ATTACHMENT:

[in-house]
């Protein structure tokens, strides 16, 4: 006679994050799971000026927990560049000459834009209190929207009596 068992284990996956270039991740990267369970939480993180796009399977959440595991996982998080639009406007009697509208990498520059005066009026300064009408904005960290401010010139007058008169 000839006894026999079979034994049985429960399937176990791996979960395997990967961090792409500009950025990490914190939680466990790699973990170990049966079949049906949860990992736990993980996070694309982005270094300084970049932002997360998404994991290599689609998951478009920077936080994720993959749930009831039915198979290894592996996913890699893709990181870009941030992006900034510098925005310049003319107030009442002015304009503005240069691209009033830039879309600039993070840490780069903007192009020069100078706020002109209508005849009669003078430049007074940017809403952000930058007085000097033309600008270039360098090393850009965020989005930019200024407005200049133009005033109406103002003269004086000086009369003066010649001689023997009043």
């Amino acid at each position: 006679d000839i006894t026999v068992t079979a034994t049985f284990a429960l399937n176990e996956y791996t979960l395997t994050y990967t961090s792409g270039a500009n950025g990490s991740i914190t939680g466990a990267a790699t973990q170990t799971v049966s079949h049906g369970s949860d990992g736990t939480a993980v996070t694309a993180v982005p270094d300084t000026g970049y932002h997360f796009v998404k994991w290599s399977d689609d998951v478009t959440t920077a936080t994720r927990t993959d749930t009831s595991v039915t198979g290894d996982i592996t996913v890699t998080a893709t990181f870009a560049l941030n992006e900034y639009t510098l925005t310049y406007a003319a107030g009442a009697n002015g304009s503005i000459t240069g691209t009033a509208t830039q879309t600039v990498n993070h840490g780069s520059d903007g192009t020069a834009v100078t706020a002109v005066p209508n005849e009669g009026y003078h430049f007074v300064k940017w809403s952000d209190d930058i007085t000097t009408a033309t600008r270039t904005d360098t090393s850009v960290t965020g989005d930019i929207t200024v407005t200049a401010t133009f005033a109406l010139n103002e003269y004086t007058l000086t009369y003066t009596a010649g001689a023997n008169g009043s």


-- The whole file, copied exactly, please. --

[in-house]
């Protein structure tokens, strides 16, 4: 006679994050799971000026927990560049000459834009209190929207009596 068992284990996956270039991740990267369970939480993180796009399977959440595991996982998080639009406007009697509208990498520059005066009026300064009408904005960290401010010139007058008169 000839006894026999079979034994049985429960399937176990791996979960395997990967961090792409500009950025990490914190939680466990790699973990170990049966079949049906949860990992736990993980996070694309982005270094300084970049932002997360998404994991290599689609998951478009920077936080994720993959749930009831039915198979290894592996996913890699893709990181870009941030992006900034510098925005310049003319107030009442002015304009503005240069691209009033830039879309600039993070840490780069903007192009020069100078706020002109209508005849009669003078430049007074940017809403952000930058007085000097033309600008270039360098090393850009965020989005930019200024407005200049133009005033109406103002003269004086000086009369003066010649001689023997009043």
């Amino acid at each position: 006679d000839i006894t026999v068992t079979a034994t049985f284990a429960l399937n176990e996956y791996t979960l395997t994050y990967t961090s792409g270039a500009n950025g990490s991740i914190t939680g466990a990267a790699t973990q170990t799971v049966s079949h049906g369970s949860d990992g736990t939480a993980v996070t694309a993180v982005p270094d300084t000026g970049y932002h997360f796009v998404k994991w290599s399977d689609d998951v478009t959440t920077a936080t994720r927990t993959d749930t009831s595991v039915t198979g290894d996982i592996t996913v890699t998080a893709t990181f870009a560049l941030n992006e900034y639009t510098l925005t310049y406007a003319a107030g009442a009697n002015g304009s503005i000459t240069g691209t009033a509208t830039q879309t600039v990498n993070h840490g780069s520059d903007g192009t020069a834009v100078t706020a002109v005066p209508n005849e009669g009026y003078h430049f007074v300064k940017w809403s952000d209190d930058i007085t000097t009408a033309t600008r270039t904005d360098t090393s850009v960290t965020g989005d930019i929207t200024v407005t200049a401010t133009f005033a109406l010139n103002e003269y004086t007058l000086t009369y003066t009596a010649g001689a023997n008169g009043s």